English edit

Etymology edit

From French corporéité or Medieval Latin corporeitas, from Latin corporeus, from corpus (body).

Pronunciation edit

  • (UK) IPA(key): /kɔː.pəˈɹiː.ɪt.i/, /kɔː.pəˈɹeɪ.ɪt.i/

Noun edit

corporeity (countable and uncountable, plural corporeities)

  1. (uncountable) The quality or fact of having a physical or material body.
    • 1883, David D. Paterson, Zion's Waymarks, Or, Knowledge Vs. Mystery, page 105:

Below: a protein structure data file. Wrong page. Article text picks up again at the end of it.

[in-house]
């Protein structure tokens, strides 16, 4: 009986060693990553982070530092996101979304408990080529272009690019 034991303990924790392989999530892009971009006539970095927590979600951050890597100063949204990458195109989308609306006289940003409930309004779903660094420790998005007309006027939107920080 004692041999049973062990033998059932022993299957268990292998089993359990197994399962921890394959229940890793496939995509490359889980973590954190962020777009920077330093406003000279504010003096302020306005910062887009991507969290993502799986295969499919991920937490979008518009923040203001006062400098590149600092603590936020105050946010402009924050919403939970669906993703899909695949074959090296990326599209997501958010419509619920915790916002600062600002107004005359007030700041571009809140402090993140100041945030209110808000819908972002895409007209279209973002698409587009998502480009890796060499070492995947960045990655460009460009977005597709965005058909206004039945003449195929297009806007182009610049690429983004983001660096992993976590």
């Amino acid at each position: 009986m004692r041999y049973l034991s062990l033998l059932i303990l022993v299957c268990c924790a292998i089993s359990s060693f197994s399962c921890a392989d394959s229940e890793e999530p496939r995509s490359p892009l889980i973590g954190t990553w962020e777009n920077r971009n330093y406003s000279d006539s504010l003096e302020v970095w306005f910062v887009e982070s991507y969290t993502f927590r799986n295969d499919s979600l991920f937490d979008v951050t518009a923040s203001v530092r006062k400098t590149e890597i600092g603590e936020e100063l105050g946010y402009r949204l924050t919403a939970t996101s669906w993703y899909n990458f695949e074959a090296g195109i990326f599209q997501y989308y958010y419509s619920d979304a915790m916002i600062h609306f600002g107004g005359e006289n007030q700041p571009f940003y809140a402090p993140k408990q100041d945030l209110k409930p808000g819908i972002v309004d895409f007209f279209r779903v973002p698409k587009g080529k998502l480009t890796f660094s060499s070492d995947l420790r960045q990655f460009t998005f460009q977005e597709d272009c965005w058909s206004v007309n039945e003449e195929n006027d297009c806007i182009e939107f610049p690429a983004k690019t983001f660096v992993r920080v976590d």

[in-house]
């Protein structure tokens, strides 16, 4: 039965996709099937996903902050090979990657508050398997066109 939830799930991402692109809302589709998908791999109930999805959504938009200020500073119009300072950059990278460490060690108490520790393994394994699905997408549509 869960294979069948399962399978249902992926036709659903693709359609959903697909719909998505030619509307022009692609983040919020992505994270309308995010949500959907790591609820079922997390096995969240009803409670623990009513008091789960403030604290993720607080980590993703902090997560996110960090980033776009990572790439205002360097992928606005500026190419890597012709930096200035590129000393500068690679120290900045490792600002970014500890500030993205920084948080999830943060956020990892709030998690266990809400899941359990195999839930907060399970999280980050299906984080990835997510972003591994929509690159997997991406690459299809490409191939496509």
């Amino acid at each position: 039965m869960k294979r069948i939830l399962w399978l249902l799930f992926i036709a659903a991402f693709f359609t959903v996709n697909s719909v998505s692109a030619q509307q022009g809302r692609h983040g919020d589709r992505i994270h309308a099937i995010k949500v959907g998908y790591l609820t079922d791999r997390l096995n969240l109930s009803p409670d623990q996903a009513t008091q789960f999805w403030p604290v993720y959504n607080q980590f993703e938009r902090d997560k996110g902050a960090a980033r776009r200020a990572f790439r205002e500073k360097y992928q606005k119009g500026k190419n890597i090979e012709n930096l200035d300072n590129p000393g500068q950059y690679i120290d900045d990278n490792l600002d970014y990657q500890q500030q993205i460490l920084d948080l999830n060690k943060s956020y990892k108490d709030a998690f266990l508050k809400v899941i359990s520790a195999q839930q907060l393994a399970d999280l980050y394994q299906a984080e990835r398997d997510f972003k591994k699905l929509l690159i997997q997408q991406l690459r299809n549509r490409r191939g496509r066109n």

Immortal-soulism, spiritism, ghostism, all spring from a fabulous or mythical source. Corporeity is characteristic of being.
    • 2003, Roy Porter, Flesh in the Age of Reason, Penguin, published 2004, page 56:
      Determining what was unique about living beings, he postulated the ‘corporeity’ of a soul [] , common to beast and man alike.
  2. (countable) A body, a physical substance.

Translations edit